ARE INDIAN MUSLIMS RESPONSIBLE FOR THEIR BACKWARDNESS?
No. Political and administrative system largely bears the blame.
By Syed Shahabuddin,
Ever since the presentation of the Sachar Committee Report and particularly after the publication of the Ranghanathan Mishra Commission Report, the spokesman of the political establishment has been repeatedly holding the Muslim community and its leadership themselves responsible for its deprivation, degradation and backwardness. Their purposes are obviously meant to shift the blame away from the governments which have been in power from 1947, particularly the Congress at the Centre and the states of Muslim concentration. Muslim backwardness is the consequence of various political, social and economic changes on which the Muslims had little or no control.
The Muslim rural elite, who held land, were adversely affected by the abolition of Zamindari; the urban elite particularly from north India moved to Pakistan. The Muslim intelligentsia was effectively barred from government employment. Muslim community had never been very active in commerce and industry. The Muslim community has never been able to accumulate a surplus to invest in their education and welfare, or to pay bribes for securing government service. Confined to its ghettos and to petty occupations, devoid of education and access to bank credit, they just managed to keep body and soul together. In the era of planned inclusive development, they were deprived of even their proportional benefits of development even at the operational level. We do not have the figures of their per capita income but nearly 80% live on a daily expenditure of Rupees 20. Surely Muslims are very poorly represented in the upper and middle classes. Continuously they faced pressure against the exercise of their religious freedom and the adverse impact of the recurrent communal violence. Despite all these handicaps, it is a tribute to the resilience of the community that it maintained its religious identity and at least managed to keep alive a system for the religious education of its children and to open some schools wherever possible.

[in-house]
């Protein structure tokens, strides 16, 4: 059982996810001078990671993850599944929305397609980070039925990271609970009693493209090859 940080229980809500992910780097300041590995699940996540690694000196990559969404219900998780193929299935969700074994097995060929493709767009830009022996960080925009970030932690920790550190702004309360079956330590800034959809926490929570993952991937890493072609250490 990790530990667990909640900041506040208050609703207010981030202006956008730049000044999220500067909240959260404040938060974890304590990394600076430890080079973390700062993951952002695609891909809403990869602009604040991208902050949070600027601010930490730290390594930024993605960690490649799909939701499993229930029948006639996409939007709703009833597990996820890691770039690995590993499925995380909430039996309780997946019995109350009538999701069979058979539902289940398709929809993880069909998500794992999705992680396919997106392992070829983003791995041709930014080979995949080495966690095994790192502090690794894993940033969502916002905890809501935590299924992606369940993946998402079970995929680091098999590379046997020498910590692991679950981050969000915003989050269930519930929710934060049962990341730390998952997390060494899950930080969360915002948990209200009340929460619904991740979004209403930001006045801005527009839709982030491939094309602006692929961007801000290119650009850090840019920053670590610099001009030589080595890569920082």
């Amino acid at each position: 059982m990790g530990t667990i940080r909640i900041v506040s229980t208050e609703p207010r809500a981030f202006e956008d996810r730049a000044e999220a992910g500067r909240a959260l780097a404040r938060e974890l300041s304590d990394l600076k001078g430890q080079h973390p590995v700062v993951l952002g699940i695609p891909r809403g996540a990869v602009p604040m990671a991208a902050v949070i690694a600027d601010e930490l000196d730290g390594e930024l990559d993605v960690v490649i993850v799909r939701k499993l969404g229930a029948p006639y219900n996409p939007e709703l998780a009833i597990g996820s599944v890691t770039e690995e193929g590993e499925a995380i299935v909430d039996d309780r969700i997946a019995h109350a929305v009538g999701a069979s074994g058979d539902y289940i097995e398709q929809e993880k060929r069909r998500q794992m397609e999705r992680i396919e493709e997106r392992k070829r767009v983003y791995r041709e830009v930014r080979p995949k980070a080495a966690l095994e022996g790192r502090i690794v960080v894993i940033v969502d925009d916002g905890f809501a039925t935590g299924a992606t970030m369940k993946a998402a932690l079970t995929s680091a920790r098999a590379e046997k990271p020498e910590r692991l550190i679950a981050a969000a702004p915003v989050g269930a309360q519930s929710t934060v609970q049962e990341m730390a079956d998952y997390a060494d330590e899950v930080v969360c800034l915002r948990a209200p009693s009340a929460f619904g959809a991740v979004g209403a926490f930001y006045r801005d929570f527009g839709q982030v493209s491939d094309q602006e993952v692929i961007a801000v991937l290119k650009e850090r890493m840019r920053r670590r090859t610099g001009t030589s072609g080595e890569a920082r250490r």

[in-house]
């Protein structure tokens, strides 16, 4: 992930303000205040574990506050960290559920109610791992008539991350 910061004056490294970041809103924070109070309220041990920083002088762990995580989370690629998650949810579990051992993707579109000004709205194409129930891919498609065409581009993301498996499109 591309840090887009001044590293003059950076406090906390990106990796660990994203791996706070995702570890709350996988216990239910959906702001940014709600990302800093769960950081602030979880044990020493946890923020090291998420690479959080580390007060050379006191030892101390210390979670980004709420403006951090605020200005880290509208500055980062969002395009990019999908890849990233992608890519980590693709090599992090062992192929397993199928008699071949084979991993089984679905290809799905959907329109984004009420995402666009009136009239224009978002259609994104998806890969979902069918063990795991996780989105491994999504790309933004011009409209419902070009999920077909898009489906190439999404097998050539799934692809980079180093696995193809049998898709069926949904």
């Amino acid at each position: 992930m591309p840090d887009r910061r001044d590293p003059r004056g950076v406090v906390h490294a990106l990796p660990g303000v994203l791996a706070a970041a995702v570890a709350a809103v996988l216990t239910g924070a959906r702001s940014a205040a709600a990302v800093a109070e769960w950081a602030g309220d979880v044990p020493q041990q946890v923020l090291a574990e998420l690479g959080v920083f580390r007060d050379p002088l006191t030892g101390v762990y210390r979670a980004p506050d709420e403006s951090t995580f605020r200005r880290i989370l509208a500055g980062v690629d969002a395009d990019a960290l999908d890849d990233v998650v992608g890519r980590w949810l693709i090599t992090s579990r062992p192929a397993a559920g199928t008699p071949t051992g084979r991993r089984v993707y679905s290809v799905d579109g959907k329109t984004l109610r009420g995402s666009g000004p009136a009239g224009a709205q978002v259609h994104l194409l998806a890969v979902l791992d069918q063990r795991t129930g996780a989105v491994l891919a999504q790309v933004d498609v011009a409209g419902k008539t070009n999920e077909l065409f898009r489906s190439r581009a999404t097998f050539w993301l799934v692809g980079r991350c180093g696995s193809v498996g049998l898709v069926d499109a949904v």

It goes without saying that in a developing society, the physical infrastructure, roads, bridges, railways, electricity, irrigation and drainage etc. are provided by the government. So is the basic social infrastructure in terms of educational & health facilities and public housing. The government also subsidizes all industrial production, and agricultural and the distribution of essential goods. Because the Muslim community has consistently remained under-represented in the legislatures, the governments and the bureaucracy, it never got its due share of fruits of development. One has only to visit the Muslim concentration areas, whether in cities, blocks or villages, he cannot miss the step-motherly treatment they have received from the powers that be in terms of their development and progress.
Little attention has been paid by the establishment, though Muslims have become politically conscious, to give due attention to their habitats and their legitimate demands.
The establishments as well as all political parties try to divide the country by caste and baradaris, though the Sachar Report has pointed out that, at the end of the day there are no substantial differences among the various baradaris (Ashraf, Arzal and Ajlaf) in terms of development.